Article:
The federal government is preparing for the day when quantum computers become powerful enough to crack many commonly used encryption methods. As it does so, it’s aiming to ensure that public and private organizations of all types are included in the drive toward more quantum-proof security.
2022 could see the next stage in this work, with the National Institute of Standards and Technology (NIST) slated to release an initial standard for quantum-proof encryption algorithms. The Department of Homeland Security (DHS), meanwhile, has been creating resources to help prepare entities to adopt the new standards, and it plans to push for greater awareness of these offerings in the new year.
ANTICIPATING QUANTUM RISKS
Anticipated quantum computing advancements could introduce broad-reaching risks, threatening the encryption that secures everything from digital communications to credit card payments.
No one knows when the hypothesized cryptography-defeating capabilities will come into being, but senior DHS officials told Government Technology that they aim to be ready in case they come as soon as 2030.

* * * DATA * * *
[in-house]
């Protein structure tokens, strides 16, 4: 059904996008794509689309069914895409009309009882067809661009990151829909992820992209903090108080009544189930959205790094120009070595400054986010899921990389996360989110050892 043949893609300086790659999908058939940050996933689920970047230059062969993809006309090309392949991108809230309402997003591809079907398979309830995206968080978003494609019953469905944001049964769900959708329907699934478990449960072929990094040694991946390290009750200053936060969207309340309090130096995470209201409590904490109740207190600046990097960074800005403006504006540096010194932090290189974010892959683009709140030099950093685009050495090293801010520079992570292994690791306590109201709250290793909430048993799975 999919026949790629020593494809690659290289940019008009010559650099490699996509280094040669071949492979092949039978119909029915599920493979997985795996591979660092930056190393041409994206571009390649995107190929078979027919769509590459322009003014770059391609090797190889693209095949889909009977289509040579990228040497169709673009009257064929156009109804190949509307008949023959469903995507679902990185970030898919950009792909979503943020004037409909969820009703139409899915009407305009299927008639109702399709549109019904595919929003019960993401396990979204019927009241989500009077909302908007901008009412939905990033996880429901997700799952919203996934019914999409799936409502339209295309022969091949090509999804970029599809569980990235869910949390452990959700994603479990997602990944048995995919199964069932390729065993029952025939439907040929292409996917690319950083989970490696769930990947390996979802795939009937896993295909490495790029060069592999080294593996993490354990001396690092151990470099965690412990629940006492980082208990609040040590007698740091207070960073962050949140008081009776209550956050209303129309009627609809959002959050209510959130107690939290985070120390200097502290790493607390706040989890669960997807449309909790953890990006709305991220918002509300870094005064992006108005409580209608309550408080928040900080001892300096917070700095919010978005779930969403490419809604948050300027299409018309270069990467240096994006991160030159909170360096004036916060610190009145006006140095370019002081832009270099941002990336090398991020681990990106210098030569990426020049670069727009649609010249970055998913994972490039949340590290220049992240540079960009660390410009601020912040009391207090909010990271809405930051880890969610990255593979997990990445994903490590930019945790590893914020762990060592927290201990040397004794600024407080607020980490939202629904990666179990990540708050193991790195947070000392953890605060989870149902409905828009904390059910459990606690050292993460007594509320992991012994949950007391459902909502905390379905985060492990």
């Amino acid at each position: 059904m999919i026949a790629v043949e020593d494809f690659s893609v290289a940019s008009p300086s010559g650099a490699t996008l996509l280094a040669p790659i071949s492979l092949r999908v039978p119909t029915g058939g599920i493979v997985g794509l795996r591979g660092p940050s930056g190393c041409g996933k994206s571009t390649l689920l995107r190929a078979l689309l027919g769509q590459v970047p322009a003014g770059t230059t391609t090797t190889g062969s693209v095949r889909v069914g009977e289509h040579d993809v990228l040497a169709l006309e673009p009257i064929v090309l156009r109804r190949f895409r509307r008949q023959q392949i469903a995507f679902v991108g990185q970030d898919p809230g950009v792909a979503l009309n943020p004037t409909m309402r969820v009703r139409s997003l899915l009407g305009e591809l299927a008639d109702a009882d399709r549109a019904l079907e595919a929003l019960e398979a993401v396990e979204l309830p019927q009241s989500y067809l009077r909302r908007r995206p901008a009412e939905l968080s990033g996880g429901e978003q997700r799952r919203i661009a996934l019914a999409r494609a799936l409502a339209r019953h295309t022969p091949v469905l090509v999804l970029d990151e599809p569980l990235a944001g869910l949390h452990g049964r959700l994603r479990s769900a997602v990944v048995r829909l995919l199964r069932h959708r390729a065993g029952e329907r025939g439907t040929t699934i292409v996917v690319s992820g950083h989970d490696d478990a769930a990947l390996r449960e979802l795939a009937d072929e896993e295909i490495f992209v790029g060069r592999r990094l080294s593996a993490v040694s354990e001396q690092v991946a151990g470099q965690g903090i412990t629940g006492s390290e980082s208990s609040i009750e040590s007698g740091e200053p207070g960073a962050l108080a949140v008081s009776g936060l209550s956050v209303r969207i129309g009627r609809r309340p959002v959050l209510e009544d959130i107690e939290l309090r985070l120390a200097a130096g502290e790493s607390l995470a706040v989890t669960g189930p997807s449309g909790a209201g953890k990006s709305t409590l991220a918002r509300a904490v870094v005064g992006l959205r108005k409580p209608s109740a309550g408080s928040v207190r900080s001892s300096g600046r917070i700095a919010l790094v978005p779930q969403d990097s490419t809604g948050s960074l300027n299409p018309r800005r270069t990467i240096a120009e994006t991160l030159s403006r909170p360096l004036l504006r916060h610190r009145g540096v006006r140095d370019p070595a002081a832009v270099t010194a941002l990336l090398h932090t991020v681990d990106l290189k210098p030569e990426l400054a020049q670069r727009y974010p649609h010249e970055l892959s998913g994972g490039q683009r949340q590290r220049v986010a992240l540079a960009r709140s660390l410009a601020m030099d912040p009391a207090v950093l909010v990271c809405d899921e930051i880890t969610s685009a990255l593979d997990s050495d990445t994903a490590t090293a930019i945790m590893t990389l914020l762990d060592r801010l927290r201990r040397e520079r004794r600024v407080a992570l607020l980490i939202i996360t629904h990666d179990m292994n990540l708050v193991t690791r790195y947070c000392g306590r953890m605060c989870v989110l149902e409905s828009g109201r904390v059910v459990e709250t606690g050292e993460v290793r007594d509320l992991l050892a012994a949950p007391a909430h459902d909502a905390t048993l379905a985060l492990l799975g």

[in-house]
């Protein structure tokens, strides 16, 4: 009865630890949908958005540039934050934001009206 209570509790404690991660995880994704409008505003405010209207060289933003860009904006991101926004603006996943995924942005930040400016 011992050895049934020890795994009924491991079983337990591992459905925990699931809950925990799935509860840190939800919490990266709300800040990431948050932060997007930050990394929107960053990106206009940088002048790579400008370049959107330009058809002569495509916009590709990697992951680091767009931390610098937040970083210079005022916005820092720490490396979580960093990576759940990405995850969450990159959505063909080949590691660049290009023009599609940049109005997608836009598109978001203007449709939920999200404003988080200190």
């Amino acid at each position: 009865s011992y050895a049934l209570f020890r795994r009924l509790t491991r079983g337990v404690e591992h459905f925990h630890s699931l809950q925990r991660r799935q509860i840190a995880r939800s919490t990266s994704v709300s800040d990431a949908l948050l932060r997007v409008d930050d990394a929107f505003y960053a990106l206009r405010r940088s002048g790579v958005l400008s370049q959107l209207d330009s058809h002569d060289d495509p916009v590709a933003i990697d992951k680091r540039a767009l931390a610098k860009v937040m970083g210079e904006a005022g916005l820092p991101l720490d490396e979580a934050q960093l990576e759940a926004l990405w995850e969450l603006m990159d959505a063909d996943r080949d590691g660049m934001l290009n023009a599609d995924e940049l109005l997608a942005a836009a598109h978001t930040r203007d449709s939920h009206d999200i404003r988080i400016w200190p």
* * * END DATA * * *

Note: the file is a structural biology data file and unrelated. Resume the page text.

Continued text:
NIST has been working for several years to identify new encryption methods likely to withstand even this computational power. It issued a call for so-called “quantum-resistant” encryption algorithms in 2016 and has since been winnowing the submissions down to a handful of the most promising.
The forthcoming standard may incorporate several different approaches, to help ensure it’s relevant, given that it’s not clear how exactly quantum computing will evolve, NIST mathematician Dustin Moody has said previously.
“It’s important for the eventual standard to offer multiple avenues to encryption, in case somebody manages to break one of them down the road,” Moody said in a 2020 NIST blog post.
The advent of cryptography-threatening quantum computing may seem far off, but DHS expects the transition to quantum-proof encryption will be a lengthy process, making it important for organizations to start early.
Releasing NIST’s algorithms is only half the battle. The other is ensuring they’re widely — and…